Wells Fargo & Co. fired four senior executives this week - part of the continuing fall-out from their sales-practices scandal (see The Wall Street Journal, February 22, 2017). The WSJ article describes “lofty goals that led some staff to engage in improper behavior.”
But wait. Aren't lofty, bold, stretch goals supposed to be motivational? While the Wells Fargo case may be an extreme example, it might surprise managers to learn that so-called stretch goals commonly produce poor outcomes. Stretch goals not only fail to drive superior performance but they have unintended consequences managers should be on guard for.
Dr. Aubrey C. Daniels is one of the world’s foremost authorities on applying scientifically-proven laws of human behavior to the workplace. His academic research and many years of consulting experience has led him to this conclusion:
“Stretch goals are an ineffective management practice and, as such, waste time and money.”
In his book “Oops, 13 Management Practices that Waste Time and Money” he concludes:
“Stretch goals are based on the faulty assumption that you have to pull performance out of people and, without repeated challenges, people will settle for something less that they are capable of doing.”
What is a stretch goal?
It’s an imprecise term but roughly we’re talking about goals that far exceed what’s likely or possible. Dr. Daniels says stretch goals are operationally defined as those that are attained less than 10 percent of the time. And he notes, “why would a manager set a goal that employees will fail to reach 90 percent of the time? One answers, of course, is that they mistakenly believe that doing so will motivate employees to achieve more than they would by only setting reasonable goals. It doesn’t. What most managers fail to understand is that people are motivated only when they have received positive reinforcement for reaching their goals in the past.”
Daniels says one reason stretch goals are used is that “they are consistent with popular corporate culture that believes great managers are hardnosed and demanding. Their teams are expected to reach for impossible goals or else.”
Sign of misunderstanding: “If you meet all of your goals I must not have set them high enough?”
Have you ever heard a manager say, “If you meet all of your goals I must not have set them high enough?” The research says that this is exactly backwards. According to Daniels, “Contrary to popular opinion, the best mistake in setting a goal is to set it too low. By setting it low you increase the probability of success. By rewarding goal attainment, you increase the motivation and achieve subsequent goals.”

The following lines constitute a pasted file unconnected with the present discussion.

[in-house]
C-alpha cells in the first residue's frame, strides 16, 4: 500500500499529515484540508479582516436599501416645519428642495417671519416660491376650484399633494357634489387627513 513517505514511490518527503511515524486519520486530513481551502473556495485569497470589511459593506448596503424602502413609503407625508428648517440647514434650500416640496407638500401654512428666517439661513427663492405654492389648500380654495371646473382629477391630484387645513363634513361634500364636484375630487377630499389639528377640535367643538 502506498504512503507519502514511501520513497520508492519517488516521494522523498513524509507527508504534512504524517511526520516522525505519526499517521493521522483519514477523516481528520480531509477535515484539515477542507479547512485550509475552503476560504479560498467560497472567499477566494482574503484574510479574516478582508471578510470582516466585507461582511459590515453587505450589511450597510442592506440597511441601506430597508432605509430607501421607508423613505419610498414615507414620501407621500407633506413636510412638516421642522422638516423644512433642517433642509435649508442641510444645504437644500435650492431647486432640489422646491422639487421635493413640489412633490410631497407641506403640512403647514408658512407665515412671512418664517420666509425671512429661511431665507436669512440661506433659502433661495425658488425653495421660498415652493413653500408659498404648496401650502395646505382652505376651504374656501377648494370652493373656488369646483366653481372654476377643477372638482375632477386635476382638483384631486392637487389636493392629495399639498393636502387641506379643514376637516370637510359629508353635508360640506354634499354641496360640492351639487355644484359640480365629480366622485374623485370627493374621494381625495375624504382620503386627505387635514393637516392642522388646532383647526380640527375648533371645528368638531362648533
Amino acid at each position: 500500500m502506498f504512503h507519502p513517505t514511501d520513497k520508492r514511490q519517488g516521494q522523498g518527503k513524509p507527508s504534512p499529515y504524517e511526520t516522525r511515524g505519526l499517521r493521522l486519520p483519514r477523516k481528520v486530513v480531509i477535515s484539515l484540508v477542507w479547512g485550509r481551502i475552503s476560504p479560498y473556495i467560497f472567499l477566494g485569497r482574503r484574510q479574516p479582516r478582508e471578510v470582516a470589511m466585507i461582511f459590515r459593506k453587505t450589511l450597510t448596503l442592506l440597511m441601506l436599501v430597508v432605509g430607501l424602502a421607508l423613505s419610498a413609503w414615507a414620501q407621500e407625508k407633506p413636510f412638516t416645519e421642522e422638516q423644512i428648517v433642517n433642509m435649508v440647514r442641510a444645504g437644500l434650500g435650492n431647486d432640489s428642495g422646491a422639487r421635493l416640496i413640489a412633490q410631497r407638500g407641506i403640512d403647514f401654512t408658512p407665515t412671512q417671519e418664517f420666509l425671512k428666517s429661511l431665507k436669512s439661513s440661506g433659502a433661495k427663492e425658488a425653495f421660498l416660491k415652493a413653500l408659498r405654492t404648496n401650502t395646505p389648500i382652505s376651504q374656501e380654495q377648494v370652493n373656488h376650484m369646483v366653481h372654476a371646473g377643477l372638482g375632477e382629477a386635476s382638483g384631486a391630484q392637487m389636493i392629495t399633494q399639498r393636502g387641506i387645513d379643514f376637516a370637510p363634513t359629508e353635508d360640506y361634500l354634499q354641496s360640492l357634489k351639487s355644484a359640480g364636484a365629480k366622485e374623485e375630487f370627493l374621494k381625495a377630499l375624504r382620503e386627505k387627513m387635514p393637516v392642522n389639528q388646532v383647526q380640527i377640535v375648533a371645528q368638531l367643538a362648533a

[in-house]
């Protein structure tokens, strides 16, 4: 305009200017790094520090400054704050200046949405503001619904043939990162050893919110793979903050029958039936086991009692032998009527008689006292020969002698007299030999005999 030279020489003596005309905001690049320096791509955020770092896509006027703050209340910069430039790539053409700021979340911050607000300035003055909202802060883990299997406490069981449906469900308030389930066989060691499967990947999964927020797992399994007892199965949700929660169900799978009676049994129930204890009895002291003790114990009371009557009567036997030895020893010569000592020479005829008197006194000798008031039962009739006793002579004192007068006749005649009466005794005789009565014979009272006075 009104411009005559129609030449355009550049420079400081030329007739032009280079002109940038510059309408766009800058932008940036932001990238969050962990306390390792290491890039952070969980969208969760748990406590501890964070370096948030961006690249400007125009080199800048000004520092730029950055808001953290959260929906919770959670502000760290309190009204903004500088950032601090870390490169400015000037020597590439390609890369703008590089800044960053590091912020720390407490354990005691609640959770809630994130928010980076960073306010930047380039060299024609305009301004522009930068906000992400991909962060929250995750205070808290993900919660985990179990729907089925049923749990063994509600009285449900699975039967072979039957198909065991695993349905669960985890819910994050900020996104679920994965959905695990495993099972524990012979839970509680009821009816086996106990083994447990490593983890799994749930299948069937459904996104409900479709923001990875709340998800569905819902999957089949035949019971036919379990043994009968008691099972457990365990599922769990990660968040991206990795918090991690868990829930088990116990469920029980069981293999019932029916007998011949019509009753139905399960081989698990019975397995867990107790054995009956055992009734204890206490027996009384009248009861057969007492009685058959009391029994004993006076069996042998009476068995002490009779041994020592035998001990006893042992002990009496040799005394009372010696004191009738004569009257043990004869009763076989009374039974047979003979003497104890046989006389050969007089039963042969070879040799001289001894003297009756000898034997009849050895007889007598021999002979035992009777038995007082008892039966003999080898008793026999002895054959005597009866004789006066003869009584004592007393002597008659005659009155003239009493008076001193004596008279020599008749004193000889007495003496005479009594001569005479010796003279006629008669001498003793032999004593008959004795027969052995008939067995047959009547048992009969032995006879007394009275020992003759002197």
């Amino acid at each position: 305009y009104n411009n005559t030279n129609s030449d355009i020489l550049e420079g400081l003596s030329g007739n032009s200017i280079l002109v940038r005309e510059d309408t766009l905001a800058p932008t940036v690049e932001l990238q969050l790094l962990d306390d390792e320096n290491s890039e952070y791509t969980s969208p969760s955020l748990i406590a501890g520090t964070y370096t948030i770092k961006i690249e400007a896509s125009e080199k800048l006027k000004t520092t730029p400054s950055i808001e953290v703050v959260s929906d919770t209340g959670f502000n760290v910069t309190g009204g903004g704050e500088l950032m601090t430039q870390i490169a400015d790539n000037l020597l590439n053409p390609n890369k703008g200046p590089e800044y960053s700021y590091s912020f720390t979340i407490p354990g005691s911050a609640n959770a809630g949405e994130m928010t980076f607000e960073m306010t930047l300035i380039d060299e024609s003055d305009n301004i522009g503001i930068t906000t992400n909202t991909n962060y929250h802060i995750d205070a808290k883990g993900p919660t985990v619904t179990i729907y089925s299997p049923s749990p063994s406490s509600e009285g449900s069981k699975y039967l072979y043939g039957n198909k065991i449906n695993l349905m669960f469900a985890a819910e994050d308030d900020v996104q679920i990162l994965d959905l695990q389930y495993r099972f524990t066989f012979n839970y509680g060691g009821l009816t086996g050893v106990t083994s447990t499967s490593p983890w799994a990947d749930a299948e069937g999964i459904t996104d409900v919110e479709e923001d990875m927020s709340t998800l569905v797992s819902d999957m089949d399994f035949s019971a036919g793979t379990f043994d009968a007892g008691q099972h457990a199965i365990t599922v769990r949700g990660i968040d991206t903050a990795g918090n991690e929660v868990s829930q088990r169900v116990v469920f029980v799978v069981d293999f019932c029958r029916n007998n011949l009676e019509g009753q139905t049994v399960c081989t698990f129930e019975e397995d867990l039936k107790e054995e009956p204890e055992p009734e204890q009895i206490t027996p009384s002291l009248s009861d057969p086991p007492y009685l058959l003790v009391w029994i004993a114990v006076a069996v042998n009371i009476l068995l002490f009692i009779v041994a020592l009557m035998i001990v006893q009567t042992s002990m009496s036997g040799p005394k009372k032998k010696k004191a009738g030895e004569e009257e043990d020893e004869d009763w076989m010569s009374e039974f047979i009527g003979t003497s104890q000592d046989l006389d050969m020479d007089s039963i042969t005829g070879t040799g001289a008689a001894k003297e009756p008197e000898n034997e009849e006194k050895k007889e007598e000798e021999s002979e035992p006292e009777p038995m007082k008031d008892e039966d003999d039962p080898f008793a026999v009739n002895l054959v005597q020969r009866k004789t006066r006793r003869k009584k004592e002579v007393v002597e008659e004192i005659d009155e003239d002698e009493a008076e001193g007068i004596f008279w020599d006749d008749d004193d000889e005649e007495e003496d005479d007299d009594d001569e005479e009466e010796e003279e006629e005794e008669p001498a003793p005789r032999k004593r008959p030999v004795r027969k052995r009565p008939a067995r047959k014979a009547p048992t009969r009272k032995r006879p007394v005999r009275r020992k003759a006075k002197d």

Dr. Daniels also suggests that instead of stretch goals, managers should set up more attainable mini-goals. Why? Build the experience of attaining goals.
In the current issue of the Harvard Business Review (Jan-Feb 2017) authors Sitkin, Miller and See, suggest a similar approach. They recommend more modest mini-goals instead of the “ill-advised lottery bets.”
Their article “The Stretch Goal Paradox: Audacious targets are widely misunderstood - and misused” points out another issue with stretch goals. Unfortunately the motivation for using them is borne out of deperation. The organizations least equipped to use stretch goals are the ones most likely to try them. Why? They need a “Hail Mary” goal to overcome recent failures.
Neither Dr. Daniels nor these authors are against bold targets. The question is more about how to go about reaching them. Both suggest more measured approach of smaller determined steps of mini-goals.
Paradoxically stretch goals can put a limit on what’s possible. They can set a perceived ceiling. By pre-determining success, people sometimes become satisfied when they reach the level of management expectation, also known as the “safety plateau.”
Dr. Daniels suggests a way to make goals work for you.
- Set many mini-goals. Allow the goals to be attainable without Herculean effort. Daniels says in his book, “This is because positive reinforcement accelerates performance and small goals provide more opportunities for acceleration.”
- Display the progress visibly in graphic forms – and with frequency. Think: dashboards. Daily if possible, weekly when daily isn’t workable.
- Plan positive and frequent feedback. By plan, we mean the conversation needs to be scheduled, not something you do casually when you think to. (The process we utilize in our execution accountability system, ensures a monthly progress meeting on goals).